Wake Forest Baptist Medical Center has received a $3.4 million grant for a multi-site clinical trial to study cardiovascular decline following successful chemotherapy to treat Stage I-III breast cancer patients.
Principal Investigator and Professor of Cardiology at Wake Forest Baptist, W. Gregory Hundley, M.D. explains, “Though chemotherapy and early detection methods have greatly increased survival rates for women with breast cancer, this progress is threatened by a significant increase in cardiovascular events for survivors. This study will test cardiovascular function, exercise capacity and fatigue in 1,000 survivors and aims to determine the risk of future cardiac events. We hope that after this study we will better understand who is at risk and how to prevent future cardiovascular damage in breast cancer survivors.”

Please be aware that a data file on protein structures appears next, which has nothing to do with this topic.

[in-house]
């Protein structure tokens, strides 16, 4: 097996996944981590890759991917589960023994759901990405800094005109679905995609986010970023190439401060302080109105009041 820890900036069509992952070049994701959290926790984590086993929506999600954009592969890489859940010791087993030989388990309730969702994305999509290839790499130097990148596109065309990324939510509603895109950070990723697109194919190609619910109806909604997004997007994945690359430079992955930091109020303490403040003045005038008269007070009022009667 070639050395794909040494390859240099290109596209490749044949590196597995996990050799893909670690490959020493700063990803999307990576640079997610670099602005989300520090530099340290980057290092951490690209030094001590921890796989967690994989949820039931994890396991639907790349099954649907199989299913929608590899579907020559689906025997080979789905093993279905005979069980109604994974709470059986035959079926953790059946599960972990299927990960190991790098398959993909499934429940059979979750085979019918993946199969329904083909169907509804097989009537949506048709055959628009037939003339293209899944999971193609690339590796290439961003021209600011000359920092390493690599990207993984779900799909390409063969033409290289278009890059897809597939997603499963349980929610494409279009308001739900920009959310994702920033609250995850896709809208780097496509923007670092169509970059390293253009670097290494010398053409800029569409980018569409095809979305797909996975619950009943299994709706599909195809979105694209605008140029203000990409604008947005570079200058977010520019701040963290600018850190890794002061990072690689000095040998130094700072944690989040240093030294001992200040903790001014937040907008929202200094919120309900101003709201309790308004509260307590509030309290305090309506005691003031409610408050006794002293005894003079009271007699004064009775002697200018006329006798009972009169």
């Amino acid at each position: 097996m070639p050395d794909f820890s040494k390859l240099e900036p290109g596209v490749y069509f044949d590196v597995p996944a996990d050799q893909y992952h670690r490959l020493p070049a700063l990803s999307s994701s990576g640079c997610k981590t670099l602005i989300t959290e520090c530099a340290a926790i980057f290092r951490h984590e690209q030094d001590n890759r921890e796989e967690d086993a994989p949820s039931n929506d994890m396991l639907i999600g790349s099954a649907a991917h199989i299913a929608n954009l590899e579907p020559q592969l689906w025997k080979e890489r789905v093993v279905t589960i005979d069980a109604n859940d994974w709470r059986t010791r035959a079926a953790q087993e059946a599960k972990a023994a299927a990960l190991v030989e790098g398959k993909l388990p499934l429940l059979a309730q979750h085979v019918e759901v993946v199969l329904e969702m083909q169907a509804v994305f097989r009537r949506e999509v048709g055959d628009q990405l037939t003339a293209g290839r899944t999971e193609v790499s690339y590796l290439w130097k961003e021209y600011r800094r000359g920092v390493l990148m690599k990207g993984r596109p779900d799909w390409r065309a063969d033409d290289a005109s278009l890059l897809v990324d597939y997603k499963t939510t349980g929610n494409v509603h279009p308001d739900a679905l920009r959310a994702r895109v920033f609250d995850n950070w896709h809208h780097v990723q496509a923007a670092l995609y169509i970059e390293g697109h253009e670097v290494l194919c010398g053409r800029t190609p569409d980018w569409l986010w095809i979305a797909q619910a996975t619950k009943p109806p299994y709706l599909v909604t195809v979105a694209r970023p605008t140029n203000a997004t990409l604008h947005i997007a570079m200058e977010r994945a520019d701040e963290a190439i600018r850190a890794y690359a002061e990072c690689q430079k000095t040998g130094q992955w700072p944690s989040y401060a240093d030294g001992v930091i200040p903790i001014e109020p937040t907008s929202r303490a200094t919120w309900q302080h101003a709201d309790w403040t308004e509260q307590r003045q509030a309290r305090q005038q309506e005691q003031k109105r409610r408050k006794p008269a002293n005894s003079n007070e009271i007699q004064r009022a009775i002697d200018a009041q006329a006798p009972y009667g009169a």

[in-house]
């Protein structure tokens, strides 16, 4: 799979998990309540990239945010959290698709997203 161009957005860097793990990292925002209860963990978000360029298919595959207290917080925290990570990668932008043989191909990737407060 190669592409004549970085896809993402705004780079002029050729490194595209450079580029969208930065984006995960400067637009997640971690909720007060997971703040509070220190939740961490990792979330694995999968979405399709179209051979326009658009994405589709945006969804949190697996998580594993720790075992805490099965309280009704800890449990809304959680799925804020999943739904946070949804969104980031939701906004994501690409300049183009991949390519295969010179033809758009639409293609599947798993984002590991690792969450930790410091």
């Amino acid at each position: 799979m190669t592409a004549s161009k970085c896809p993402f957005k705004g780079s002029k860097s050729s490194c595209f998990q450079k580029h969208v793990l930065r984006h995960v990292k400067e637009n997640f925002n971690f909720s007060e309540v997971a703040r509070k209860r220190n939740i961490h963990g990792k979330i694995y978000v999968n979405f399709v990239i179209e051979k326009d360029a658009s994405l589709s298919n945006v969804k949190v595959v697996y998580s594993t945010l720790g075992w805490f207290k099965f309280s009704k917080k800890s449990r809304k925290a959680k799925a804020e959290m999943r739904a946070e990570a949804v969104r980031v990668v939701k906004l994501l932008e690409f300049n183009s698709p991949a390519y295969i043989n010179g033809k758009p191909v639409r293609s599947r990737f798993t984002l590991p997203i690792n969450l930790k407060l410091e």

Little is understood about the origins of cardiovascular dysfunction, exercise intolerance, or fatigue in these women, and current risk prediction models for cardiovascular events do not include breast cancer treatment.
The hope is that this research will reduce the gaps in knowledge associated with cancer treatment-related cardiovascular injury and prompt development of new risk prediction models to prevent cardiovascular events in breast cancer survivors for the purpose of improving overall survival in women with breast cancer.
The five-year grant from the National Cancer Institute (NCI) and the NCI’s Community Oncology Research Program (NCORP), allows researchers across the country to collect the large amount of data necessary for this study through NCORP’s nationwide network of community and academic hospitals and, more importantly, allows study participants to be close to home, family and friends.
Mac Ingraham: firstname.lastname@example.org, 336-716-3487
Paula Faria: email@example.com, 336-716-1279